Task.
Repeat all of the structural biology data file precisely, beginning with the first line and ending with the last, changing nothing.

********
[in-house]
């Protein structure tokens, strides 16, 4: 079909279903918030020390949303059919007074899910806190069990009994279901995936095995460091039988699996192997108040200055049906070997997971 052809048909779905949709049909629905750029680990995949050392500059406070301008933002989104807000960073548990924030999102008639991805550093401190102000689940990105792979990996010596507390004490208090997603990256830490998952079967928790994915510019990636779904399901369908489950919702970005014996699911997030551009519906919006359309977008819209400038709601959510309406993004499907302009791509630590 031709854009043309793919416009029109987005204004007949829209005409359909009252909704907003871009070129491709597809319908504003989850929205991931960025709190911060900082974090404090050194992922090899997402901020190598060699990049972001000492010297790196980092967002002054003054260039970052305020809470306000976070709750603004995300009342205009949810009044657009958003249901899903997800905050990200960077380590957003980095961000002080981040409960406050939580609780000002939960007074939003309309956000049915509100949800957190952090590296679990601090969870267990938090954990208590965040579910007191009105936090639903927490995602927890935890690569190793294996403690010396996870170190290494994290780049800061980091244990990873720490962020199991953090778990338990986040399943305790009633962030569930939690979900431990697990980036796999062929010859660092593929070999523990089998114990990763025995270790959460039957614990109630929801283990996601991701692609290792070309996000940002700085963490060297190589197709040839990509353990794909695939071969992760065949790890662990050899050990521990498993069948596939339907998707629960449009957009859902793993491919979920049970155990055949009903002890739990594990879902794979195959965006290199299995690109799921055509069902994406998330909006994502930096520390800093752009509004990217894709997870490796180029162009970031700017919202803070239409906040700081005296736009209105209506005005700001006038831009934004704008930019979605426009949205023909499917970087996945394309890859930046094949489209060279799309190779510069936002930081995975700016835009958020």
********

[in-house]
């Protein structure tokens, strides 16, 4: 079909279903918030020390949303059919007074899910806190069990009994279901995936095995460091039988699996192997108040200055049906070997997971 052809048909779905949709049909629905750029680990995949050392500059406070301008933002989104807000960073548990924030999102008639991805550093401190102000689940990105792979990996010596507390004490208090997603990256830490998952079967928790994915510019990636779904399901369908489950919702970005014996699911997030551009519906919006359309977008819209400038709601959510309406993004499907302009791509630590 031709854009043309793919416009029109987005204004007949829209005409359909009252909704907003871009070129491709597809319908504003989850929205991931960025709190911060900082974090404090050194992922090899997402901020190598060699990049972001000492010297790196980092967002002054003054260039970052305020809470306000976070709750603004995300009342205009949810009044657009958003249901899903997800905050990200960077380590957003980095961000002080981040409960406050939580609780000002939960007074939003309309956000049915509100949800957190952090590296679990601090969870267990938090954990208590965040579910007191009105936090639903927490995602927890935890690569190793294996403690010396996870170190290494994290780049800061980091244990990873720490962020199991953090778990338990986040399943305790009633962030569930939690979900431990697990980036796999062929010859660092593929070999523990089998114990990763025995270790959460039957614990109630929801283990996601991701692609290792070309996000940002700085963490060297190589197709040839990509353990794909695939071969992760065949790890662990050899050990521990498993069948596939339907998707629960449009957009859902793993491919979920049970155990055949009903002890739990594990879902794979195959965006290199299995690109799921055509069902994406998330909006994502930096520390800093752009509004990217894709997870490796180029162009970031700017919202803070239409906040700081005296736009209105209506005005700001006038831009934004704008930019979605426009949205023909499917970087996945394309890859930046094949489209060279799309190779510069936002930081995975700016835009958020």